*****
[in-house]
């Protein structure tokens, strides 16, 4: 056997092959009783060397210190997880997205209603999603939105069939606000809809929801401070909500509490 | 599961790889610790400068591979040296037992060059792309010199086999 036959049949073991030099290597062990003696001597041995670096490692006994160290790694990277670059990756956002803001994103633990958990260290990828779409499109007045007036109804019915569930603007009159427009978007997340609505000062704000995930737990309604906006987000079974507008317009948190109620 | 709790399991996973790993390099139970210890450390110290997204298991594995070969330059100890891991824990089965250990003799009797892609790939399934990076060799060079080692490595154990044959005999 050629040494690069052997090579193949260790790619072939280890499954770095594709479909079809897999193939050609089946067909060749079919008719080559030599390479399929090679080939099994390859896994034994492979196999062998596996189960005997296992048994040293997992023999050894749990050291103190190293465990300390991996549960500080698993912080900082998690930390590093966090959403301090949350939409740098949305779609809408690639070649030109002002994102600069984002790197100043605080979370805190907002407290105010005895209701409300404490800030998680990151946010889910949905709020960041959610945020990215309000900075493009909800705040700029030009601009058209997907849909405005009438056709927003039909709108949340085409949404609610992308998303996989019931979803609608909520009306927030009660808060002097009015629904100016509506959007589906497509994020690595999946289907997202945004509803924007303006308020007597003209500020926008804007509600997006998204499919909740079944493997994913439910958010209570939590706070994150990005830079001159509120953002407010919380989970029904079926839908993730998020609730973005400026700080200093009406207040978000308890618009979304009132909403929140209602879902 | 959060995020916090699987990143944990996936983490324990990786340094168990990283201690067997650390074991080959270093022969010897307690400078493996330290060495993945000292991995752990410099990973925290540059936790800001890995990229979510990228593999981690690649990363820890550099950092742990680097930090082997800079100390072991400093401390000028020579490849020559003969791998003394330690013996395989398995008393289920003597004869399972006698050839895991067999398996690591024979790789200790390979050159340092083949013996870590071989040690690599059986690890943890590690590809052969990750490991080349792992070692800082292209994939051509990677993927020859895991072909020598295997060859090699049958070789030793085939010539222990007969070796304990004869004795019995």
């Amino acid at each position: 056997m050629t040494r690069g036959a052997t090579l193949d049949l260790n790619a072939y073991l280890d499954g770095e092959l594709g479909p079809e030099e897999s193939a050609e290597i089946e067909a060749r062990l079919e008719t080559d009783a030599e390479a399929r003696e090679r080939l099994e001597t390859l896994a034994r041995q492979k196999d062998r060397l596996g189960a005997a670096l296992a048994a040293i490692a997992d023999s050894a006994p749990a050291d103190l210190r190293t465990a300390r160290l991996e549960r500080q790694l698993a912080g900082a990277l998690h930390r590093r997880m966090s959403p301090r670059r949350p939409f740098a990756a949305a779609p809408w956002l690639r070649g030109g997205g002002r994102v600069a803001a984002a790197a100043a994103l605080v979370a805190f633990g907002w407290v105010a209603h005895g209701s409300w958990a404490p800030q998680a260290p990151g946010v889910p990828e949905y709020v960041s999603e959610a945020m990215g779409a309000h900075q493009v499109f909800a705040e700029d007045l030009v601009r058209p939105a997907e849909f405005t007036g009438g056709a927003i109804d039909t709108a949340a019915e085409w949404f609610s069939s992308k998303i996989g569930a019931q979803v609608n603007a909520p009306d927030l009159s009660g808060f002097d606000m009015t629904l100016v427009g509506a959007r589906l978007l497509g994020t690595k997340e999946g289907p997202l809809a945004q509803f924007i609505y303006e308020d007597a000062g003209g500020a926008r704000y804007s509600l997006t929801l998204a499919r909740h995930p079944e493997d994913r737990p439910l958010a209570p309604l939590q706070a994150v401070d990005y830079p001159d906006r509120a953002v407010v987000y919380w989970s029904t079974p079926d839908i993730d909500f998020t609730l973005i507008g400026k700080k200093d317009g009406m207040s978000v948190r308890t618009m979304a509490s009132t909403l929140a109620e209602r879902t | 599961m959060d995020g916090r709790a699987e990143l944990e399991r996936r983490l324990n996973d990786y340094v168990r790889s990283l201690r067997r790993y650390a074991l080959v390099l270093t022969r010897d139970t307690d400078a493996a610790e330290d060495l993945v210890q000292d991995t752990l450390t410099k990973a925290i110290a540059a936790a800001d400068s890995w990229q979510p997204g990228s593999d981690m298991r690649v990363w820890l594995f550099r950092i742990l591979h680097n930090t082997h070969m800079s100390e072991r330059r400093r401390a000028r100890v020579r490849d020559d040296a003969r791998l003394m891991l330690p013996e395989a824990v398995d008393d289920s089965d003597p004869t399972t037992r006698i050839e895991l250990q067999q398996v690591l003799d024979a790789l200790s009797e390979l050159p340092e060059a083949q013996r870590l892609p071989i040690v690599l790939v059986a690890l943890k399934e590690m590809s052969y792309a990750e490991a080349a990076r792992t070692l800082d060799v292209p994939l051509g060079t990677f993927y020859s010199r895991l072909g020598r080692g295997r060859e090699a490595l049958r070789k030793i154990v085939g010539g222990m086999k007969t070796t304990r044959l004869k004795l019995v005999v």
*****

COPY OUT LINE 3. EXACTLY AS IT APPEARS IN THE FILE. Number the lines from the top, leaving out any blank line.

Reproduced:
């Amino acid at each position: 056997m050629t040494r690069g036959a052997t090579l193949d049949l260790n790619a072939y073991l280890d499954g770095e092959l594709g479909p079809e030099e897999s193939a050609e290597i089946e067909a060749r062990l079919e008719t080559d009783a030599e390479a399929r003696e090679r080939l099994e001597t390859l896994a034994r041995q492979k196999d062998r060397l596996g189960a005997a670096l296992a048994a040293i490692a997992d023999s050894a006994p749990a050291d103190l210190r190293t465990a300390r160290l991996e549960r500080q790694l698993a912080g900082a990277l998690h930390r590093r997880m966090s959403p301090r670059r949350p939409f740098a990756a949305a779609p809408w956002l690639r070649g030109g997205g002002r994102v600069a803001a984002a790197a100043a994103l605080v979370a805190f633990g907002w407290v105010a209603h005895g209701s409300w958990a404490p800030q998680a260290p990151g946010v889910p990828e949905y709020v960041s999603e959610a945020m990215g779409a309000h900075q493009v499109f909800a705040e700029d007045l030009v601009r058209p939105a997907e849909f405005t007036g009438g056709a927003i109804d039909t709108a949340a019915e085409w949404f609610s069939s992308k998303i996989g569930a019931q979803v609608n603007a909520p009306d927030l009159s009660g808060f002097d606000m009015t629904l100016v427009g509506a959007r589906l978007l497509g994020t690595k997340e999946g289907p997202l809809a945004q509803f924007i609505y303006e308020d007597a000062g003209g500020a926008r704000y804007s509600l997006t929801l998204a499919r909740h995930p079944e493997d994913r737990p439910l958010a209570p309604l939590q706070a994150v401070d990005y830079p001159d906006r509120a953002v407010v987000y919380w989970s029904t079974p079926d839908i993730d909500f998020t609730l973005i507008g400026k700080k200093d317009g009406m207040s978000v948190r308890t618009m979304a509490s009132t909403l929140a109620e209602r879902t | 599961m959060d995020g916090r709790a699987e990143l944990e399991r996936r983490l324990n996973d990786y340094v168990r790889s990283l201690r067997r790993y650390a074991l080959v390099l270093t022969r010897d139970t307690d400078a493996a610790e330290d060495l993945v210890q000292d991995t752990l450390t410099k990973a925290i110290a540059a936790a800001d400068s890995w990229q979510p997204g990228s593999d981690m298991r690649v990363w820890l594995f550099r950092i742990l591979h680097n930090t082997h070969m800079s100390e072991r330059r400093r401390a000028r100890v020579r490849d020559d040296a003969r791998l003394m891991l330690p013996e395989a824990v398995d008393d289920s089965d003597p004869t399972t037992r006698i050839e895991l250990q067999q398996v690591l003799d024979a790789l200790s009797e390979l050159p340092e060059a083949q013996r870590l892609p071989i040690v690599l790939v059986a690890l943890k399934e590690m590809s052969y792309a990750e490991a080349a990076r792992t070692l800082d060799v292209p994939l051509g060079t990677f993927y020859s010199r895991l072909g020598r080692g295997r060859e090699a490595l049958r070789k030793i154990v085939g010539g222990m086999k007969t070796t304990r044959l004869k004795l019995v005999v």